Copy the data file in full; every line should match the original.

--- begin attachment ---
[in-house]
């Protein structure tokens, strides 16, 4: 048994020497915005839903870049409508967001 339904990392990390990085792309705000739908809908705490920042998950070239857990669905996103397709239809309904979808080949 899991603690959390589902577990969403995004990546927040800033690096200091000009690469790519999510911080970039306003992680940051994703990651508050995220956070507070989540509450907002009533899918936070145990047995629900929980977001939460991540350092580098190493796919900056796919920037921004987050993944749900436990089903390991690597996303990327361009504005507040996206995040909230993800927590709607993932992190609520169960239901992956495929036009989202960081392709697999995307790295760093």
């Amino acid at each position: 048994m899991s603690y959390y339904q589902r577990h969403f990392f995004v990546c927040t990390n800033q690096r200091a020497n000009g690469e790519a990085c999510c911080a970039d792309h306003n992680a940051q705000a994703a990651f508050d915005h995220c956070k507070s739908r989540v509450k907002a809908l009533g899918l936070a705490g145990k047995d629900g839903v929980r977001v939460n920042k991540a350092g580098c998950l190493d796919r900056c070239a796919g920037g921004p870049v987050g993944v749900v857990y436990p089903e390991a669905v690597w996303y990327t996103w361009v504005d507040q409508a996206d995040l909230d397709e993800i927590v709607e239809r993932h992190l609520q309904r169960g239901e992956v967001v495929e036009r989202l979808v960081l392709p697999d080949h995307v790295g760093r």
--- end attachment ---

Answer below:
[in-house]
């Protein structure tokens, strides 16, 4: 048994020497915005839903870049409508967001 339904990392990390990085792309705000739908809908705490920042998950070239857990669905996103397709239809309904979808080949 899991603690959390589902577990969403995004990546927040800033690096200091000009690469790519999510911080970039306003992680940051994703990651508050995220956070507070989540509450907002009533899918936070145990047995629900929980977001939460991540350092580098190493796919900056796919920037921004987050993944749900436990089903390991690597996303990327361009504005507040996206995040909230993800927590709607993932992190609520169960239901992956495929036009989202960081392709697999995307790295760093």
């Amino acid at each position: 048994m899991s603690y959390y339904q589902r577990h969403f990392f995004v990546c927040t990390n800033q690096r200091a020497n000009g690469e790519a990085c999510c911080a970039d792309h306003n992680a940051q705000a994703a990651f508050d915005h995220c956070k507070s739908r989540v509450k907002a809908l009533g899918l936070a705490g145990k047995d629900g839903v929980r977001v939460n920042k991540a350092g580098c998950l190493d796919r900056c070239a796919g920037g921004p870049v987050g993944v749900v857990y436990p089903e390991a669905v690597w996303y990327t996103w361009v504005d507040q409508a996206d995040l909230d397709e993800i927590v709607e239809r993932h992190l609520q309904r169960g239901e992956v967001v495929e036009r989202l979808v960081l392709p697999d080949h995307v790295g760093r």